The University’s wrestling team has had a number of firsts and bests since Steve Garland took over as head coach six years ago.
The Wahoo wrestlers are riding a streak of four consecutive top 30 finishes at the NCAA Division I Wrestling Championships, which includes a 15th place in 2010, the highest since 1957. Since 2007, six wrestlers have finished with All-America honors and 12 have won ACC individual titles. And in 2010, the team won its first ACC championship in more than 30 years. This season, the team beat eighth-ranked Virginia Tech, the highest-ranked team it has ever defeated.
Garland (Col ’00), who wrestled as a Cavalier, took the position before the 2006-07 season after spending six years as an assistant coach at Ivy League wrestling powerhouse Cornell University
He brought a new approach that he says emphasizes excellence in character.
“We have always had good guys, but year-round commitment wasn’t always the case when I was wrestling,” Garland says. “Now, the team embraces the work and they come in with big expectations.”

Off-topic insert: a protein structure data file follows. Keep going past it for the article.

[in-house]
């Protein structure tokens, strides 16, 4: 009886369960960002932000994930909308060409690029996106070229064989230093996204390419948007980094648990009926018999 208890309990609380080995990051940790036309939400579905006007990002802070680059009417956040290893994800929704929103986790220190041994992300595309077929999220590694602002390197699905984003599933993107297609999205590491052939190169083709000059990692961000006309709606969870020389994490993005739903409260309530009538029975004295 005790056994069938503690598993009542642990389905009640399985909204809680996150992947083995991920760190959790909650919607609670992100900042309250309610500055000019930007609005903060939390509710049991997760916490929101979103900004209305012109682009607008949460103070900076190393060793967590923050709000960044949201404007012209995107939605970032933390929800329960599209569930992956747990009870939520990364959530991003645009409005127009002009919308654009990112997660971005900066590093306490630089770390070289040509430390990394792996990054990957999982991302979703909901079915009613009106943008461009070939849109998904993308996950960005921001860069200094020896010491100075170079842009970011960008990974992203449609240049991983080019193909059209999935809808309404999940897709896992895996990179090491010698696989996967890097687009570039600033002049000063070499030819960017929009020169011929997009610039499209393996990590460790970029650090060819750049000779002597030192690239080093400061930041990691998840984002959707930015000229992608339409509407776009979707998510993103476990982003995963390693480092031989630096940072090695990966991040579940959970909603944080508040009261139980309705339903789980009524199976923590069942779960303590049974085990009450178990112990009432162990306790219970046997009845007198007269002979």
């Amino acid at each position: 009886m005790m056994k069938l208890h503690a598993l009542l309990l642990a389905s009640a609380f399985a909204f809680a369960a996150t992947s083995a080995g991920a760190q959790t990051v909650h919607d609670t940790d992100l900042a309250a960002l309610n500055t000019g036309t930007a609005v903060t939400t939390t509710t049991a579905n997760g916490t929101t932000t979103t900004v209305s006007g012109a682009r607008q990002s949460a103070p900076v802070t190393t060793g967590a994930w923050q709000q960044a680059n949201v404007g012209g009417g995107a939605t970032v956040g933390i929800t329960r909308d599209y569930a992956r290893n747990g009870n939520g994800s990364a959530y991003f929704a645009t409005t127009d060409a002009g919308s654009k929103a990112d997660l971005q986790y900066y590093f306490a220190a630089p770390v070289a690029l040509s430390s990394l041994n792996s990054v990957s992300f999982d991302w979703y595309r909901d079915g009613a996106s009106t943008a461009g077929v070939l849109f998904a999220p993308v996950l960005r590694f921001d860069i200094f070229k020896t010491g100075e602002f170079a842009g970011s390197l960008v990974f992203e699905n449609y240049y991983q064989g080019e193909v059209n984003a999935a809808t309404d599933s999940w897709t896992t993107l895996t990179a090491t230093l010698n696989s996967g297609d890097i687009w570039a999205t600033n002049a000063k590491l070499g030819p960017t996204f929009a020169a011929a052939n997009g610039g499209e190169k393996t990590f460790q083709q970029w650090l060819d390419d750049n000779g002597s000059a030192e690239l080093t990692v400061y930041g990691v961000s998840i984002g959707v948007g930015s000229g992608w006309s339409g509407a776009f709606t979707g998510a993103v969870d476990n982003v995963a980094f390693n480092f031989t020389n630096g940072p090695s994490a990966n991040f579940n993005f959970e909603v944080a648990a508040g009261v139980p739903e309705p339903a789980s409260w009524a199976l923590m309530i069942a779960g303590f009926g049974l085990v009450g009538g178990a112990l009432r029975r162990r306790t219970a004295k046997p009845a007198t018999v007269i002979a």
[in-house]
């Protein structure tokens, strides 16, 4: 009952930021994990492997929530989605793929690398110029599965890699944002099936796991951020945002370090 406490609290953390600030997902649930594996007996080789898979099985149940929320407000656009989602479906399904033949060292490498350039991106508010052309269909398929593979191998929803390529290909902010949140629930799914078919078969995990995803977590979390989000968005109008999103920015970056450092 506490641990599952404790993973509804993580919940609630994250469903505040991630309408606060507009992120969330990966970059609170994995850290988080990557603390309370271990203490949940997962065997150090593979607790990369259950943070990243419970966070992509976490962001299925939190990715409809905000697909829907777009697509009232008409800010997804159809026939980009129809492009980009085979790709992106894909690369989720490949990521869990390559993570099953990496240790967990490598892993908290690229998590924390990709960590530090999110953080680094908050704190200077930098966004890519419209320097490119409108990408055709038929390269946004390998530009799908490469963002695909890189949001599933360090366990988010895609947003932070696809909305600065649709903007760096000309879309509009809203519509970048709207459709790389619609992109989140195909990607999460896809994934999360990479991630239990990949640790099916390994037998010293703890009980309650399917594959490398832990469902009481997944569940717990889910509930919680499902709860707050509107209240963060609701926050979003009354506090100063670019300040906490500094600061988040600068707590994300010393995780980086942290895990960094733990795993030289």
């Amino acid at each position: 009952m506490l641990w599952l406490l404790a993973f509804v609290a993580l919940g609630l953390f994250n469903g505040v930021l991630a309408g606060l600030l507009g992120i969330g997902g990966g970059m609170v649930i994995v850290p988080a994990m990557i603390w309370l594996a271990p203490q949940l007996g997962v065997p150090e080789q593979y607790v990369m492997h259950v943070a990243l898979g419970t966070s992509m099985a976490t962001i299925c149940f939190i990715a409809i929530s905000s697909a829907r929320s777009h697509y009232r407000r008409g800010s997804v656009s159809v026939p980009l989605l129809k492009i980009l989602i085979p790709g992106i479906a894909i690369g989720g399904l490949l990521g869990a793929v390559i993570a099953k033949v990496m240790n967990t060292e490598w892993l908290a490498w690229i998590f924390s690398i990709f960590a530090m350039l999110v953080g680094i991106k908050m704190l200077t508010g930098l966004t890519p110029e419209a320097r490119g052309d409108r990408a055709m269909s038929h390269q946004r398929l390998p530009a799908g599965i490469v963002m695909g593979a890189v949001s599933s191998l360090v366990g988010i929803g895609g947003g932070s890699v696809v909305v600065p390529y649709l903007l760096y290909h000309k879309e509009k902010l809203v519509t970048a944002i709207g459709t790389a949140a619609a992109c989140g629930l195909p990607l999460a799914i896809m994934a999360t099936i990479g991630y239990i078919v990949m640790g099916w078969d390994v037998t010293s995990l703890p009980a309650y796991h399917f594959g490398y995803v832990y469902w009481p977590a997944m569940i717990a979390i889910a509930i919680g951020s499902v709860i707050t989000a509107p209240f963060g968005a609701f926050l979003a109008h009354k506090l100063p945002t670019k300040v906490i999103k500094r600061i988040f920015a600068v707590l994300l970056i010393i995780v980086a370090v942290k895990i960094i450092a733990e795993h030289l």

The team has six to eight sessions a week of wrestling, technique and lifting, while members add in at least one more workout each day. But despite the long workouts, with 45 minutes of wrestling, climbing ropes, flipping tires or running sprints, former and current wrestlers say that camaraderie and perseverance are built through the difficulty.
Garland says he’s trying to do more than make the wrestlers the best they can be in the sport, and has built the program around three pillars: focus, discipline and consistency. Garland says the pillars grew out of the needs of the team and his own Christian faith.
“My gifts and this job are not my own,” Garland says. “I’ve got to be a good steward. These gifts and opportunities are God given.”
Former wrestler Matt Nelson (Col ’12, Com ’13) says that Garland shapes the wrestlers for the future. “He always said that as much as he is interesting in making national-champion wrestlers, he wants the team to become great husbands and fathers and business leaders,” Nelson says.“ That approach is what’s different from other teams, where coaches say, ‘What can you do for me to help my team win?’”